INTRUST SUPER CUP
Inspiring next gen of female football
Female participation in rugby league continues to grow at rapid pace and is still the fastest growing area of the game. To help facilitate this growth, the NRL has taken a coordinated approach with schools to provide a strong base for participation.
This year saw the establishment of the Karyn Murphy Cup – a nine-a-side competition which gives all girls across Queensland the opportunity to represent their school and compete to be crowned state champions.
Competition offered across four age groups: 11-12 years (enrolled in Year 5 or 6 only); Year 7 & 8; Year 9 & 10 and Year 11 & 12.
Schools participate in regional weekly competitions and/or Gala Days with the winners progressing to a state final series which will culminate in a Queensland Finals day to be held in Term 3. The grand final will be played on August 23 at Dolphin Oval in Redcliffe.
Emerald State High School coach Terri Weatherly coaches a team that was involved in the tournament and shared her rugby league story with QRL.com.au.
TERRI Weatherly reflects on her path down her rugby league history with pride.
“I was very sporting when I was in primary school, and the boys on the oval all played rugby league, and a few of us girls would join in,” Weatherly said.
“I remember when I was in Year 7 begging our town councillor if she can help us out trying to get a girls rugby league team. From there I had a passion.”
Starting with his first foray into the sport in primary school, Weatherly started coaching 14 years ago, including a stint at coaching girl’s rugby league for the Capricornia state school squad, walking away with four state titles in five years.
Weatherly is now a girl’s coach for Emerald State High School who play in this year’s Karyn Murphy Cup competition and aims to continue to encourage more young women to take rugby league up.
“I’ve just loved it; I think it is a fantastic sport. I did play and have a little go myself, but by the time we’ve had something happen here I felt it was better to leave it up to the younger girls,” Weatherly said.
“Just that whole comradeship being team-mates, the social part of it, just that feeling on the field where you’re all there. Everyone is there for that one reason.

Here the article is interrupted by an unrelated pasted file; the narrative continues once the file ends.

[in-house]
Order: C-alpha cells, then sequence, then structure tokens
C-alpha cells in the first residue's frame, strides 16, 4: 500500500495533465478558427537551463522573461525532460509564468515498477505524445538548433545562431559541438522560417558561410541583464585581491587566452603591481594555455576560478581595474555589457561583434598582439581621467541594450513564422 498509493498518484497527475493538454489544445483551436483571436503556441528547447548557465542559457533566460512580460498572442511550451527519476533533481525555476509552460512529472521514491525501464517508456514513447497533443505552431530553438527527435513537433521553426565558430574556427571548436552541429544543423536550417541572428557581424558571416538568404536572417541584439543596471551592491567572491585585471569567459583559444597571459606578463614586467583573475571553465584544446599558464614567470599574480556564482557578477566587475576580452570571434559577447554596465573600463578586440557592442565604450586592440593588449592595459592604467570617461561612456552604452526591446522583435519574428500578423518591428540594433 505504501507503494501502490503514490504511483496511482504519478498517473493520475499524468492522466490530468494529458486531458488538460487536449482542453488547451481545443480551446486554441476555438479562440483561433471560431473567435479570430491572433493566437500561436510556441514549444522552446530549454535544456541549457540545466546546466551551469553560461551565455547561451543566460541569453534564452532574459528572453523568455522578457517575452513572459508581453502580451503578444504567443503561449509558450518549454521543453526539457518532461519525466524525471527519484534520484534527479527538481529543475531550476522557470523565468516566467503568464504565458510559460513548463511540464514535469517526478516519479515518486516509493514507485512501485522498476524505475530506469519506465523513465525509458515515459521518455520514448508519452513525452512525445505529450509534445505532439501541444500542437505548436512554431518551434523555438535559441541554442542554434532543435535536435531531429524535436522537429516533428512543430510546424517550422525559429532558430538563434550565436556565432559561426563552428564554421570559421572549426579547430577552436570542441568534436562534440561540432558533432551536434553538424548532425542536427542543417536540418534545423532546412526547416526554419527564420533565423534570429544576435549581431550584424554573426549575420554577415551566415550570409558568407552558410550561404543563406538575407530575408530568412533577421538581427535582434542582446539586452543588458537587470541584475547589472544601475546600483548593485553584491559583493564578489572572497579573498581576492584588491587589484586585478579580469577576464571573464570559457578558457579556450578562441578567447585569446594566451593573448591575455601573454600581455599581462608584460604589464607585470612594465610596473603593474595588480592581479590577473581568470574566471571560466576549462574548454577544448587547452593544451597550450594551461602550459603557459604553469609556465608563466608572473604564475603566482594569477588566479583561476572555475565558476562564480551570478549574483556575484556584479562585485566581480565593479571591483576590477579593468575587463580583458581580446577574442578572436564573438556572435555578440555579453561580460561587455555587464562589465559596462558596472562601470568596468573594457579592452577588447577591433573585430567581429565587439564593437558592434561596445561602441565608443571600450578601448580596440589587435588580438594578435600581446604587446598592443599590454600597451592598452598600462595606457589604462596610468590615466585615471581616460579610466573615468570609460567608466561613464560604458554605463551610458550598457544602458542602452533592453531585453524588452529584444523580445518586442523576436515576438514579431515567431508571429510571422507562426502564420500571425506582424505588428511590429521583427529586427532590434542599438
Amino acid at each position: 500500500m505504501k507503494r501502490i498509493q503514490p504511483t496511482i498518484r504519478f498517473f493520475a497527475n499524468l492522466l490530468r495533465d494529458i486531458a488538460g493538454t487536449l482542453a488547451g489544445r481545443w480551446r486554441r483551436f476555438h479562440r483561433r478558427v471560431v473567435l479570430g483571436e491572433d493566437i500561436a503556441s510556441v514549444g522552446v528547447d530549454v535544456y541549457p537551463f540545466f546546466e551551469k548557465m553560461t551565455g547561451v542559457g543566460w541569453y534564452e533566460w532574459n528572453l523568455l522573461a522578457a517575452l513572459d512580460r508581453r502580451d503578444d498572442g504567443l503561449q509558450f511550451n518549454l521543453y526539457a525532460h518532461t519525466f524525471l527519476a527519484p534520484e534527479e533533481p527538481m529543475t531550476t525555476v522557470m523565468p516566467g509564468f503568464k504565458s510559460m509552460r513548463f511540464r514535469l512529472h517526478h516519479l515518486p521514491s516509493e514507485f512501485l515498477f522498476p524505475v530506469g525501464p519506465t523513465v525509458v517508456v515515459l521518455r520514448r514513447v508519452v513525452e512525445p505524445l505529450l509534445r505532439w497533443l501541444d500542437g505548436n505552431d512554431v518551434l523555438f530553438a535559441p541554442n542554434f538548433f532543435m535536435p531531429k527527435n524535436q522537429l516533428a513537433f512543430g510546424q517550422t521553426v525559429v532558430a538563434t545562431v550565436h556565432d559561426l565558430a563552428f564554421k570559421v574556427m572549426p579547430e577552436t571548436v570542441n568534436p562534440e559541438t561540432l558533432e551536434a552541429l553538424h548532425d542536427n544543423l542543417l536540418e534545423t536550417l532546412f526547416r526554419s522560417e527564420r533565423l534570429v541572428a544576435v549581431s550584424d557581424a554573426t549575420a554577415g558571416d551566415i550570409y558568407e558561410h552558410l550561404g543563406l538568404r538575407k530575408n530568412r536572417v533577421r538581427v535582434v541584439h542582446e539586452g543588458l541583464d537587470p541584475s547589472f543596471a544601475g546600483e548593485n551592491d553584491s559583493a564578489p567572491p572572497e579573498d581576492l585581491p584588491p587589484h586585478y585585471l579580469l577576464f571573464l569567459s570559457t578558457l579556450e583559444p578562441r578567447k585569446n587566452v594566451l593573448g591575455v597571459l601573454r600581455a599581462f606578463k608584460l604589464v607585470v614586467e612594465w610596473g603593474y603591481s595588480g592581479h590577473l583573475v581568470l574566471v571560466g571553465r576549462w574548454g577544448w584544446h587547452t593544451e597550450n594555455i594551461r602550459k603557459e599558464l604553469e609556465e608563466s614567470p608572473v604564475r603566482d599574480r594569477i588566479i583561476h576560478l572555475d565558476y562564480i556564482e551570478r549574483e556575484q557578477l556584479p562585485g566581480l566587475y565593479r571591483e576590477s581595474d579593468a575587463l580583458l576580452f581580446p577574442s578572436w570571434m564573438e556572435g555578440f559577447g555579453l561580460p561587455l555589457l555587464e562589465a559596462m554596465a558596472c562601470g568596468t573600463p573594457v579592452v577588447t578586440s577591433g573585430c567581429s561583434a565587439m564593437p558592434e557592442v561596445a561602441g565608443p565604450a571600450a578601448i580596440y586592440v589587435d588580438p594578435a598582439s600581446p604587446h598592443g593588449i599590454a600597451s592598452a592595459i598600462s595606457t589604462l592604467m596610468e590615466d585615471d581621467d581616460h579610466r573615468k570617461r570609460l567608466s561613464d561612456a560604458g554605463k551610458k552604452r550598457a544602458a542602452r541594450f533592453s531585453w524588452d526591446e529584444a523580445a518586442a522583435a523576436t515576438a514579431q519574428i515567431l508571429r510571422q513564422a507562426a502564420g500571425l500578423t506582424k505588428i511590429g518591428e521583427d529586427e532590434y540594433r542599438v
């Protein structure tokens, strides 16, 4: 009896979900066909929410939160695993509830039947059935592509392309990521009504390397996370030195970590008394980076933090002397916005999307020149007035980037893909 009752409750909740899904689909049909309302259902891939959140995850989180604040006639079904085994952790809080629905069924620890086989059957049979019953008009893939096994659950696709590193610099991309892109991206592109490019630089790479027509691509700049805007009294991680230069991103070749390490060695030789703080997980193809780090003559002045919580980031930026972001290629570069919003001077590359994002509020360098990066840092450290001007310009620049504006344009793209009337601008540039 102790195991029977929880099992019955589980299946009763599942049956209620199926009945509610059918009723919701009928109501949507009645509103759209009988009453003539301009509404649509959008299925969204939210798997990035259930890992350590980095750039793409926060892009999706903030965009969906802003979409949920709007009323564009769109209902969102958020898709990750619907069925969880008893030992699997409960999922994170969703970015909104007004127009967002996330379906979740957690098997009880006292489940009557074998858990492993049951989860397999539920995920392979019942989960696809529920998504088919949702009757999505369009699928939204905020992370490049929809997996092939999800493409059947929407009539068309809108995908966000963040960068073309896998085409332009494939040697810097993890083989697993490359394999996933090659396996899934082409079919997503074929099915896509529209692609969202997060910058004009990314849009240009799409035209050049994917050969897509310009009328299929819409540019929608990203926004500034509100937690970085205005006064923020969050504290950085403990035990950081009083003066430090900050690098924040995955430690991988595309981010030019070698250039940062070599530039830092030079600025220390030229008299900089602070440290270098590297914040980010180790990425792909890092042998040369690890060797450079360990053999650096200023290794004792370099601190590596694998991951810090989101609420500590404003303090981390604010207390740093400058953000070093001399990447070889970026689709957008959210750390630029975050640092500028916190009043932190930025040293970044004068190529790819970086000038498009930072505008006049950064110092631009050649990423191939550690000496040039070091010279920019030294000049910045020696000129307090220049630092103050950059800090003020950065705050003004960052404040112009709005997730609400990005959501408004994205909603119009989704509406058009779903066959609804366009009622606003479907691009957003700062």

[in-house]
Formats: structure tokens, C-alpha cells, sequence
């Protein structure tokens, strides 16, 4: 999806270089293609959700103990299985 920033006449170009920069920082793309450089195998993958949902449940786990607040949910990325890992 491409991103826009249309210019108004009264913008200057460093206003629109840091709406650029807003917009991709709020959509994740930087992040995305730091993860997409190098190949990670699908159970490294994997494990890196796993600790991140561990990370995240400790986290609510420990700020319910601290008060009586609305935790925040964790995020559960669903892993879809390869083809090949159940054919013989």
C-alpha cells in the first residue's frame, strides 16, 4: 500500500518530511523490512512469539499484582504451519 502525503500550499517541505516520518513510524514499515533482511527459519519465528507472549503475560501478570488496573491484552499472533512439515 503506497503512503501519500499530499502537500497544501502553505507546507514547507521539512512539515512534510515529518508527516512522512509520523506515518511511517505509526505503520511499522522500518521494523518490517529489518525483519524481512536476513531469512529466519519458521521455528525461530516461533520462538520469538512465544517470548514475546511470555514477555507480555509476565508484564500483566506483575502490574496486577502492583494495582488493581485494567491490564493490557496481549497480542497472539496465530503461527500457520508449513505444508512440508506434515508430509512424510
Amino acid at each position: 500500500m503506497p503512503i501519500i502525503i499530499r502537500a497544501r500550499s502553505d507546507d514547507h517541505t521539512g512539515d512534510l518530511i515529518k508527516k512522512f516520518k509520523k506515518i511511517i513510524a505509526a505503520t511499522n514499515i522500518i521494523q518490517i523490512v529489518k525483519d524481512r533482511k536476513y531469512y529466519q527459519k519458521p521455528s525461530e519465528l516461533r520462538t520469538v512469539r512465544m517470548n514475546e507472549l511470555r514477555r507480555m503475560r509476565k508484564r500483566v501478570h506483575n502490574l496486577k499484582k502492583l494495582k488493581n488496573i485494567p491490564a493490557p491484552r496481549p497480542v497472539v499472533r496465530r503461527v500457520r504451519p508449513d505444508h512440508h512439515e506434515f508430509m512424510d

‘That dedication and not letting down your mate beside you. It is just that awesome feeling to be in a camp of ladies and to experience that.”
It’s that experience and leadership by Weatherly and others like her that have seen a great rise in female participation in rugby league, especially in rural Queensland.
“We’ve seen a massive growth in females being keen, and trying rugby league at the moment,” Weatherly said.
“We have five teams in our women’s competition in the Central Highlands. Before, we had … up to four hours of travel to get to a game.
“Now, we have competition based in our own region. We still need to travel, so we may have to travel two hours, but it’s good to have out own comp in our own region now.
“It's been great because the girls now in our region see the women playing in a weekend camp for a whole season and we now have our Under 14s and Under 17s girls seen to play as well.”
“We’ve seen a massive growth in females being keen, and trying rugby league at the moment.”
That kind of interest in the sport is helped by the inclusion and expansion of the Karyn Murphy Cup, a state-wide school girls competition offered across four age groups.
“Karyn Murphy Cup day was a real success with close to 80 girls participating, and from that we had more girls sign up to play club football on weekends,” Weatherly said.
“it’s really pleasing to see the growth, and the girls are loving the game and enjoying it and realising that tackling and a physical game is not necessarily a dangerous game.”
That physical aspect of rugby league was originally a tough sell according to Weatherly, but is getting easier as events like the Karyn Murphy Cup and great local coaching and expelling myths that parents may have.
“It’s good to reassure parents,” she said.
“We have parents that come along on Wednesday afternoons to sit and watch for awhile and come and have a chat to you.
“Once they realise we are doing it in a controlled environment, and they are getting quality coaching from the likes of our game development officer Sally Galloway and other coaches who are qualified I think it eases them.
“Once they see it and realise it’s not so scary and dangerous then they are quite happy to allow their kids to play.”
While it may take some time until the women's rugby reaches the level of the men's game in popularity and participation, Weatherly believes It is only a matter of time before that changes.
“I’m definitely hoping that’s going to be the case so I would love to see that happen,” Weatherly said.
“In areas that we have a greater population like Mackay and Gladstone we have a lot of great coaches putting on regular competitions.
“When you’re in a smaller area like Emerald it becomes more difficult to get those girls regular games all the time. I would love to see the growth where we do have something where girls can play all the time and not necessarily have to travel a long distance for it and save on expenses.”
In the meantime, with the help of her school system, Weatherly continues to encourage the next generation of players to make their mark in women’s football.
“I’d love to see our women get the recognition the have, like the Jillaroos being played on TV, I’d love to see the progression of that happen,” said Weatherly.
“Time will tell, but I believe it’s going to happen.”